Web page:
“Mulled Up” Bill: A Berry Bizarre Response

When the Berry Brothers, who were famous London wine sellers during the eighteenth century, sent a bill too early to Irish poet and playwright Richard Brinsley Sheridan (1751 – 1816), he was not amused. He called it a “mulled up” bill, then proceeded to write the following reply: You have sent me your Bilberry, Before […]

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Gleanings from the Past #83

Time Passing People parted, years passed, they met again — and the meeting proved no reunion, offered no warm memories, only the acid knowledge that time had passed and things weren’t as bright or attractive as they had been. — Jacqueline Susann, Valley of the Dolls. 1966 I’m terrified of the thought of time passing […]

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Gleanings from the Past #82

Wasted Time I wasted time, and now doth time waste me; For now hath time made me his numbering clock: My thoughts are minutes; and with sighs they jar Their watches on unto mine eyes, the outward watch, Whereto my finger, like a dial’s point, Is pointing still, in cleansing them from tears. Now sir, […]

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War and Politics

Beilby Porteus In one of the many heated debates in the House of Peers regarding England’s participation in the French Revolution in 1794, a noble lord on the opposition quoted a portion of a poem about war written by Bishop Beilby Porteus (1731 – 1809): One murder makes a villain; Millions, a hero! Princes are […]

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“Loss in Delays”

The following poem titled “Loss in Delays” was written by Robert Southwell (1561 – 1595), an English poet and priest during the Elizabethan era: Shun delays, they breed remorse, Take thy time, while time is lent thee; Creeping snails have weakest force, Fly their fault, lest thou repent thee; Good is best when soonest wrought, […]

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Gleanings from the Past #81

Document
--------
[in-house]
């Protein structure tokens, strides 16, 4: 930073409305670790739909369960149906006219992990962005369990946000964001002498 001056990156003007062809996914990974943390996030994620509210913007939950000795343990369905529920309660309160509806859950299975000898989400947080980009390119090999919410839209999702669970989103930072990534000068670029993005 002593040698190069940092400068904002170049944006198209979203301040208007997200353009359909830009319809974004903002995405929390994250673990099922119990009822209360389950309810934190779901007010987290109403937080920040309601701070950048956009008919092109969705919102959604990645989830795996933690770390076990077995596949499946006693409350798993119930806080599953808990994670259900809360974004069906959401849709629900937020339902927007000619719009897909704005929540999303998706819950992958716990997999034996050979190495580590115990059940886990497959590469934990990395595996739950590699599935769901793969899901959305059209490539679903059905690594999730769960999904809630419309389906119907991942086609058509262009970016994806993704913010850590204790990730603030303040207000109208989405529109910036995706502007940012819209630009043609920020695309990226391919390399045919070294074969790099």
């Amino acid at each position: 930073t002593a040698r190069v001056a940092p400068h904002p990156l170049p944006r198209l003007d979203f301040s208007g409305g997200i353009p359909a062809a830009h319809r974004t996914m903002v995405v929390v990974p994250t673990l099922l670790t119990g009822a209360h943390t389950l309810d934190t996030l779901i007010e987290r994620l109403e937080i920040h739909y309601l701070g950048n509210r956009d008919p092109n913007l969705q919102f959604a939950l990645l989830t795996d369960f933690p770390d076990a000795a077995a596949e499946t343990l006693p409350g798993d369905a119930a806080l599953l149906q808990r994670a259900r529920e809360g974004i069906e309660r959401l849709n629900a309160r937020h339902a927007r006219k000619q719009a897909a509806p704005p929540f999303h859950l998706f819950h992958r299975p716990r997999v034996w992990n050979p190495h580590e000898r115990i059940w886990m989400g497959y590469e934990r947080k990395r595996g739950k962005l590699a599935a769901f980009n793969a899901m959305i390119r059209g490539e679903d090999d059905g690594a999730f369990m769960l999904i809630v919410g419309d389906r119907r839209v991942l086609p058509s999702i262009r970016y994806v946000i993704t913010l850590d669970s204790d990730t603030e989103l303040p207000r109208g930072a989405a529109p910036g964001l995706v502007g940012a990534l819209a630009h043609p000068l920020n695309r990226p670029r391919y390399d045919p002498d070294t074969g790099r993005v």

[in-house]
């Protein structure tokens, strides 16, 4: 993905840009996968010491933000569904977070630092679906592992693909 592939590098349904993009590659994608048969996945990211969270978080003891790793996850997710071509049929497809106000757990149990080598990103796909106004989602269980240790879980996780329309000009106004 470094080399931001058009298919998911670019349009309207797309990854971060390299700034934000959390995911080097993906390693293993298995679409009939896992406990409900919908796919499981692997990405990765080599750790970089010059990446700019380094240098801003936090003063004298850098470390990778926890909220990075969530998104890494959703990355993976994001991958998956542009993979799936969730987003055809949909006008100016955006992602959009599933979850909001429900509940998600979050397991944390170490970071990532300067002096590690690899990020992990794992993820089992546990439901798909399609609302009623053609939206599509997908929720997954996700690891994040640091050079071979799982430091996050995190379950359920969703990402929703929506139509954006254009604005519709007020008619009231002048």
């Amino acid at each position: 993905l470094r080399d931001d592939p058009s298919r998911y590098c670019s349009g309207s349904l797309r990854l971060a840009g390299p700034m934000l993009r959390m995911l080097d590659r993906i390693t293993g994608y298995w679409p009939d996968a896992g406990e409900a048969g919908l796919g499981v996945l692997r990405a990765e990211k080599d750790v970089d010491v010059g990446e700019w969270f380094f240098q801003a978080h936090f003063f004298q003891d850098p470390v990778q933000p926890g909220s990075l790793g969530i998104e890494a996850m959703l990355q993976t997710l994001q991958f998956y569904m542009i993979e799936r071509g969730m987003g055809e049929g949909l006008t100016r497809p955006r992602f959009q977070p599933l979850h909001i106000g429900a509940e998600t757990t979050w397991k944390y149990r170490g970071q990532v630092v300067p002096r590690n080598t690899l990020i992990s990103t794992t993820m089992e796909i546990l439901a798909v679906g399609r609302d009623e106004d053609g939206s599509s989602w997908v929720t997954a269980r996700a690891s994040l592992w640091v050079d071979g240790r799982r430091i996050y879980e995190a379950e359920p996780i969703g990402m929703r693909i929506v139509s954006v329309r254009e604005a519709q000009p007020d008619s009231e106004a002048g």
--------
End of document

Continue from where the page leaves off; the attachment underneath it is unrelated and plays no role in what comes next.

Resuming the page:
Crimes in Sherlock Holmes Arthur Conan Doyle There is one fact in connection with Holmes which will probably interest those who have followed his career from the beginning, and to which, so far as I am aware, attention has never been drawn. In dealing with criminal subjects one’s natural endeavour is to keep the crime […]

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“Physical Law”

While perusing an old newspaper, specifically St. Cloud Times, May 10, 1946, this amusing short verse by Esther Baldwin York caught my attention: Little boys and cookie jars Gravitate together. Separate them by a shelf It’s a question whether It will be a stool or chair For the best ascent, Or the jar hooked off the […]

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Gleanings from the Past #80

Cynicism and Horror Only a cynic can create horror — for behind every masterpiece of the sort must reside a driving demonic force that despises the human race and its illusions, and longs to pull them to pieces and mock them. — H. P. Lovecraft, letter to Edward Baird dated c. October 1923, quoted in […]

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E. E. Cummings’ “Anti-Acknowledgement”

In 1935, American poet E. E. Cummings (more popularly written as e. e. cummings) was supposed to publish a book called 70 Poems. Unfortunately, all of the fourteen publishing houses he reached out for turned him down. He had to borrow money from his mother in order to publish his book. Cummings self-published the book and […]

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“The Wind and the Moon”

Image: DeviantArt Said the Wind to the Moon: “I will blow you out; You stare In the air Like a ghost in a chair, Always looking what I am about I hate to be watched; I’ll blow you out.” The Wind blew hard, and out went the Moon. So, deep On a heap Of clouds […]

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